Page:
When you are reading this you are probably planning a trip to South Africa. Congratulations, you will have a wonderful time! This post is going to answer a question that many travelers to South Africa have: should I go for a self-drive into the world-famous Kruger Park or decide for a guided safari (or: game drive) in a private reserve?
By the way, for those not planning a trip to South Africa (yet) please scroll down to enjoy our wildlife photography!
In August 2016 we spent almost four weeks traveling from the east to the west of South Africa: Johannesburg to Cape Town. What a trip it has been! We totally fell in love with the country and the wild animals contributed to that big time. Click here to read about our trip with complete itinerary.
During our three days in and around Kruger we enjoyed both a self-drive as well as a private reserve game drive. I hope that with sharing our experiences it will be easier for you to make a choice. And if you still have questions, don’t hesitate to contact me!
Best safari near Kruger
Kruger Park is one of over 50 major national parks in South Africa and a big thing for all those traveling to the country. It’s an immense park where you can spend days and days exploring the natural beauty and wildlife. Situated on the borders of Kruger you will also find dozens of private reserves (part of Greater Kruger). So what is the best way to experience the wildlife in Kruger?
We booked game drives in two private reserves: HESC and Tshukudu.
1. Hoedspruit Endangered Species Centre (HESC)
Our homebase for visiting game reserves near Kruger was the small city of Hoedspruit. Hoedspruit is home to the well-known HESC, a centre involved in conservation, breeding of endangered animal species and rehabilitation of wild animals in need. They also offer game drives in the Kapama private reserve.
We embarked in our open-vehicle at 06h00 (still dark) for an exciting early morning drive. I will let the pictures speak for themselves. We saw an amazing herd of giraffes while the sun was rising. The huge numbers of buffaloes and wildebeest was impressive, especially when you know this was our first game drive ever!!
2. Tshukudu Game Reserve
An early morning game drive at HESC was followed the next day by an afternoon drive at Tshukudu Game lodge. We loved this private reserve, especially because it is home to a couple of cheetahs that were born inside the reserve and therefore used to being surrounded by human beings. They are still wild animals but when approached with caution and the correct instructions you have a once-in-a-lifetime experience…. Film crews from all over the world come here to film these siblings and our ranger (who was totally awesome by the way) indeed brought us up close and personal!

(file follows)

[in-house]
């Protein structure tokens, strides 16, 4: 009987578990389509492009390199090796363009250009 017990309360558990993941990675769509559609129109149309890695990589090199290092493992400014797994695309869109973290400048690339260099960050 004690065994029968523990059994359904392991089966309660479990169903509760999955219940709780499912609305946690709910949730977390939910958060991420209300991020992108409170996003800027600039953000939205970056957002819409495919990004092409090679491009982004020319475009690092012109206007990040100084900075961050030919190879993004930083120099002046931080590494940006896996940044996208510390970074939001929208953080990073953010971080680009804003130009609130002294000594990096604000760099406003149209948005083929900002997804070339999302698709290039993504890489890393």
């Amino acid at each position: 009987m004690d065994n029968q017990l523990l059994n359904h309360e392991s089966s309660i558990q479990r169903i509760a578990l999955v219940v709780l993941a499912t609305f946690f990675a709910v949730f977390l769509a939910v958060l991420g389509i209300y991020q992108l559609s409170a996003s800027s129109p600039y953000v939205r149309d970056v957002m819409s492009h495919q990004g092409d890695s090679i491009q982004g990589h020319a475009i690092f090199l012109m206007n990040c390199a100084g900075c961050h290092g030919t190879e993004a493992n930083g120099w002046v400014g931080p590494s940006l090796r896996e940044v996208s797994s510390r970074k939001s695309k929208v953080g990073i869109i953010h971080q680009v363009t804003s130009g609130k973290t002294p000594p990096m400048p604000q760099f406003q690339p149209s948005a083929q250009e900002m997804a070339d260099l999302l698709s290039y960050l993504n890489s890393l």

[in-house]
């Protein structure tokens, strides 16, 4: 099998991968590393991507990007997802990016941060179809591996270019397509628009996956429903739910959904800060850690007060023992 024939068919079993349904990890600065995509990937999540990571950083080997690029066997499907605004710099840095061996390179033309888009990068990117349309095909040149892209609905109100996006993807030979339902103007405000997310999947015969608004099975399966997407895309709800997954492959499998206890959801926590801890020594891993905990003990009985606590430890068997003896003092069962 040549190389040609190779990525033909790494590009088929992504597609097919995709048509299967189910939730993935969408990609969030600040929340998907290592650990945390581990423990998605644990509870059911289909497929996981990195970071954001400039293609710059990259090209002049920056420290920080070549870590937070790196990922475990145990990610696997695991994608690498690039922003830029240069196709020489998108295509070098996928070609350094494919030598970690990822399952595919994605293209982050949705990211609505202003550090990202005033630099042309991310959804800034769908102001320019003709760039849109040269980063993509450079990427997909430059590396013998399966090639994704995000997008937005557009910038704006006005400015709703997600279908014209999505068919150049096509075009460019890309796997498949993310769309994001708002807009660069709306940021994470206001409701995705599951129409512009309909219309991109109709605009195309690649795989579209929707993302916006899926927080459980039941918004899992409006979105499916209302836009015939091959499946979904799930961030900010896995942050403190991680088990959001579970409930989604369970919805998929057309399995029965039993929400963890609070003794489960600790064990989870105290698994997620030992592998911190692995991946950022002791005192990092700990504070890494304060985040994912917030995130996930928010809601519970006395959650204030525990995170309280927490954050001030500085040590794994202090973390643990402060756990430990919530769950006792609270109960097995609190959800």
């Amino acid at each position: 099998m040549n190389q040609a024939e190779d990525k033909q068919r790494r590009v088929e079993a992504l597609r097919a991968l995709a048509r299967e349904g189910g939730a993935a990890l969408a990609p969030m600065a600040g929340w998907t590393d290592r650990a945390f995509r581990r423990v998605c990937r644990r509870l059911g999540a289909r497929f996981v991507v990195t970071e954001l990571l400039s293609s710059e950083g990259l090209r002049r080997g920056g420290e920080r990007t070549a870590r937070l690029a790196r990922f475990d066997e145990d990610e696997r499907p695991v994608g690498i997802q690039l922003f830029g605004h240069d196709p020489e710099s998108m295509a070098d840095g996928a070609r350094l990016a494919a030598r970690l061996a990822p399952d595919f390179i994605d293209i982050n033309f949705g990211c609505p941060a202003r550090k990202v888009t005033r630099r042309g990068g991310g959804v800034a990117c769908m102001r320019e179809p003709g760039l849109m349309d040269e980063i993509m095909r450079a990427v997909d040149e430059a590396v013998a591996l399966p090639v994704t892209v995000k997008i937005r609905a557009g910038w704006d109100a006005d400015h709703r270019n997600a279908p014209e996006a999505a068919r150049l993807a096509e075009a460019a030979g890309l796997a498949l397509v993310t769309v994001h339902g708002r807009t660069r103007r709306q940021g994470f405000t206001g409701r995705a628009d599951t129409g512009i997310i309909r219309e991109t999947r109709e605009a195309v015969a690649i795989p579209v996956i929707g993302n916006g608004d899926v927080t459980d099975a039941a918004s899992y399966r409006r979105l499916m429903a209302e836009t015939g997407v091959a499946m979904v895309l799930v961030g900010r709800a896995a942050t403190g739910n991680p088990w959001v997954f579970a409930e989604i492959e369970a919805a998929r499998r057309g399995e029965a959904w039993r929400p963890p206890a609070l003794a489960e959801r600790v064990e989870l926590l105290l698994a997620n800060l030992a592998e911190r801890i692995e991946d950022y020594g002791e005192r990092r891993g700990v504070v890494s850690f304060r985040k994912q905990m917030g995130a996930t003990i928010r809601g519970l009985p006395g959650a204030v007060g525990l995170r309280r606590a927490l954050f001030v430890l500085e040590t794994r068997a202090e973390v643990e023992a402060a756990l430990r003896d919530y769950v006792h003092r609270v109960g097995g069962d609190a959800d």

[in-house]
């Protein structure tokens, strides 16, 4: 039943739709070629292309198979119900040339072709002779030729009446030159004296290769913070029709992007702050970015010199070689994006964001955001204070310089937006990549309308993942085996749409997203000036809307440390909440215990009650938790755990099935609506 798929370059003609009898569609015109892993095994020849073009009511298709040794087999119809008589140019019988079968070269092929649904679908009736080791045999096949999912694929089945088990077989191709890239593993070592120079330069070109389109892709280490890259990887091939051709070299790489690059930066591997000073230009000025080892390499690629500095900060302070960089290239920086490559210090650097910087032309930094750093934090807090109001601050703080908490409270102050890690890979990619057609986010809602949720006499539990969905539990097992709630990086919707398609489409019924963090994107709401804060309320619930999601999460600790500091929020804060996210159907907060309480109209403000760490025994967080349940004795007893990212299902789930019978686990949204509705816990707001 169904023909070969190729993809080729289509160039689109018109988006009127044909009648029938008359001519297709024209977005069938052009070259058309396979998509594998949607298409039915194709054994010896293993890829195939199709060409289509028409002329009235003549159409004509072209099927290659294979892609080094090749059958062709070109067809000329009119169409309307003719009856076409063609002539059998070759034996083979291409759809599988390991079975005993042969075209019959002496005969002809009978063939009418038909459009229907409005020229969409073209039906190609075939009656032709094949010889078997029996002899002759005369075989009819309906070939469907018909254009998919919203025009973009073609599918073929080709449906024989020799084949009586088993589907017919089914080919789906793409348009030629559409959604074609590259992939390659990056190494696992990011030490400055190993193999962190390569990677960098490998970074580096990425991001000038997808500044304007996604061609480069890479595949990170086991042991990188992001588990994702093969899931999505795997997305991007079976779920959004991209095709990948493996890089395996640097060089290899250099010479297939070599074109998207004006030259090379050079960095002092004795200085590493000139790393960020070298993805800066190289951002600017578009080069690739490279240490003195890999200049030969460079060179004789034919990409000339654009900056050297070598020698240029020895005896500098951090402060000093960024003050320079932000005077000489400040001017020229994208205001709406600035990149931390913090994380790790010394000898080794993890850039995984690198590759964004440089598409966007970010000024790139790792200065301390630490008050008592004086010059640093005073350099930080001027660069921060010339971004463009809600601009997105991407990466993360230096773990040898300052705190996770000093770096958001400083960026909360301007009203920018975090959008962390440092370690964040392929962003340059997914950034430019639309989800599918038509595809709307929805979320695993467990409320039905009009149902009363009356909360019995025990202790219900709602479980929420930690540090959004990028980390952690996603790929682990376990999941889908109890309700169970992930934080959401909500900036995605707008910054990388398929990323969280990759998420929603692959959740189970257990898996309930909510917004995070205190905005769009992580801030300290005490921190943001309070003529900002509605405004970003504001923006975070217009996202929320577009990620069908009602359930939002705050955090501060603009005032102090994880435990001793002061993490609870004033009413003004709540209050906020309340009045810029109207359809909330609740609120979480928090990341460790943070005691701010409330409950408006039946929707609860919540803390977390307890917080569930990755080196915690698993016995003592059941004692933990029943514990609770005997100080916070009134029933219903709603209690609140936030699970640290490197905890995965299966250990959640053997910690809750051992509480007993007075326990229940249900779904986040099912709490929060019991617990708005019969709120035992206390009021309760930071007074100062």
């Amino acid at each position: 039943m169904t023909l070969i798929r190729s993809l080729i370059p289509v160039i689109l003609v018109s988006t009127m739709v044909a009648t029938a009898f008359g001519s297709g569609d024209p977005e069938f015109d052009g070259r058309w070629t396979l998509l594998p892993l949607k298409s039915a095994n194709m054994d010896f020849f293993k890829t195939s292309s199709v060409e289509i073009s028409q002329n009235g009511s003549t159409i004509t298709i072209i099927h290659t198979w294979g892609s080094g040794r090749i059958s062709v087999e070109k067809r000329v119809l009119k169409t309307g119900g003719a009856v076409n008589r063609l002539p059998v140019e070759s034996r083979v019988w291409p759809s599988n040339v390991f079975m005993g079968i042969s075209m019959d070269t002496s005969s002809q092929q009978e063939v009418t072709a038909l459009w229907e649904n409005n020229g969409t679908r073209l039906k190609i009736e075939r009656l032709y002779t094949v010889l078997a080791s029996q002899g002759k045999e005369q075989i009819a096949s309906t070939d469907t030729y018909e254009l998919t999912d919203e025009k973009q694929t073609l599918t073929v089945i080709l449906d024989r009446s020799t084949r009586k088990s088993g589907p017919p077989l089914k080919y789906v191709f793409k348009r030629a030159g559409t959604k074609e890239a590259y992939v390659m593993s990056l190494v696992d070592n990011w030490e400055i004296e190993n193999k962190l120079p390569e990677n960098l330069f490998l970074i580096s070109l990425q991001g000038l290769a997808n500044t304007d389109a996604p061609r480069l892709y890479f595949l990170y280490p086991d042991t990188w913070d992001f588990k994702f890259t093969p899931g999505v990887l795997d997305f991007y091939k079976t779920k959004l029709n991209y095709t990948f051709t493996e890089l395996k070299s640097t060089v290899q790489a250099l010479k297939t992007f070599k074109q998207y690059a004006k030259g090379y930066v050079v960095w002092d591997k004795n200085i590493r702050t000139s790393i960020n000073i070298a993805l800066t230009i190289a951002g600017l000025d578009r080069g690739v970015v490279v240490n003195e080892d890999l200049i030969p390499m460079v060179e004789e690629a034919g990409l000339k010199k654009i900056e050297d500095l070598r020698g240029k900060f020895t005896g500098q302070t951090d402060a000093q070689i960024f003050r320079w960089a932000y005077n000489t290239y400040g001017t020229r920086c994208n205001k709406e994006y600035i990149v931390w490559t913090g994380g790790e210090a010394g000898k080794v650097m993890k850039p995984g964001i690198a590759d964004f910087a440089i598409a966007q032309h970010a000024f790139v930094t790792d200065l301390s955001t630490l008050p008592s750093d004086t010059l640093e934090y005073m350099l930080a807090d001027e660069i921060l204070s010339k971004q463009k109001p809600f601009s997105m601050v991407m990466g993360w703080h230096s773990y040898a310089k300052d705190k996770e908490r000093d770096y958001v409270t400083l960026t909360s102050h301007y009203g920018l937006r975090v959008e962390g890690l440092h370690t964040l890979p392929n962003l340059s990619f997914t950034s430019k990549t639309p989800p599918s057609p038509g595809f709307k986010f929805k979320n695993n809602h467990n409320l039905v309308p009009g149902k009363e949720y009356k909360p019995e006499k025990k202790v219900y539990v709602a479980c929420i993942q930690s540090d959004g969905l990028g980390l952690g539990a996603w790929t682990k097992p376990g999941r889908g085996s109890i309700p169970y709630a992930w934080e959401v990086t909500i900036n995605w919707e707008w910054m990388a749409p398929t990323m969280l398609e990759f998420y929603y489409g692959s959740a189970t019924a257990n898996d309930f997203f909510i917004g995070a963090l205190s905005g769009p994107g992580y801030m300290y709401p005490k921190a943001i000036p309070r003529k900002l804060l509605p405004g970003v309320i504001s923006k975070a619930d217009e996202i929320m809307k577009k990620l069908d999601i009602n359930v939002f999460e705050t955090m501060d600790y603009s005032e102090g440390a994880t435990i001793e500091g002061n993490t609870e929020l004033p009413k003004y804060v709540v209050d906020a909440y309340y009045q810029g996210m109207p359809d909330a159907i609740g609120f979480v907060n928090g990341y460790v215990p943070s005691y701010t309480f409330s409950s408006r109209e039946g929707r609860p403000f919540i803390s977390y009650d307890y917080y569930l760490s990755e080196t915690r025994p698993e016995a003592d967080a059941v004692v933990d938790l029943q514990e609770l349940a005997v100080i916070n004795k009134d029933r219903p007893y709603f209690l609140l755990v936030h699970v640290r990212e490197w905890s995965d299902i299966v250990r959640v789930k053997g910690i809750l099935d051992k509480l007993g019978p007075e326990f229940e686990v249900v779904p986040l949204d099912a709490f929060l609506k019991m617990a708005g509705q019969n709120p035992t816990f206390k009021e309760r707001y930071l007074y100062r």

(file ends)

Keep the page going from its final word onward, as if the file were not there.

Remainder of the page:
3. Self-drive Kruger
After two days of game drives we continued our trip South towards Swaziland. We decided to drive right through Kruger Park where we entered at Numbi gate near Hazyview. We took Voortrekkers Road all the way down to Malelane gate. Yes, we encountered wonderful wildlife while driving Kruger park. The scenery was perfect. But honestly speaking the private reserves offered us a unique wildlife experience that just could not match our self-drive adventure.
Self-drive or private game reserve at Kruger?
The answer to that question of course also depends on your own preferences and budget. Private game drives have a certain price tag, but mind you so does the entrance to the Kruger Park. We clearly loved the private reserve game drives for multiple reasons. In the above mentioned reserves the rangers drive their cars extremely close to the animals. The animals are used to the shape and the ‘behavior’ of the car, so they don’t run away. The rangers don’t need to stay on the road, they just (if possible) go where the animals are (we have been watching a pack of lions at dusk where the ranger ‘parked’ our car in the middle of huge thorny bushes!). While driving they also stay connected to other rangers to learn about current location of various animals.
Game drives offered us memories that we will never, ever forget. You start feeling humble watching the beauty of nature and the diversity of wildlife moving majestically through the wilderness. It’s unbelievable that so many people still make it their goal in life to kill these beautiful animals just for selling the ivory horn or tusk. As you can see on the picture below, horns of rhinos are being removed by park rangers for only one simple reason: to keep the rhino alive. A sad but true reality. The important work of park rangers and organizations like HESC is extremely important, a matter of life or death.
Stay tuned for more travel stories about South Africa.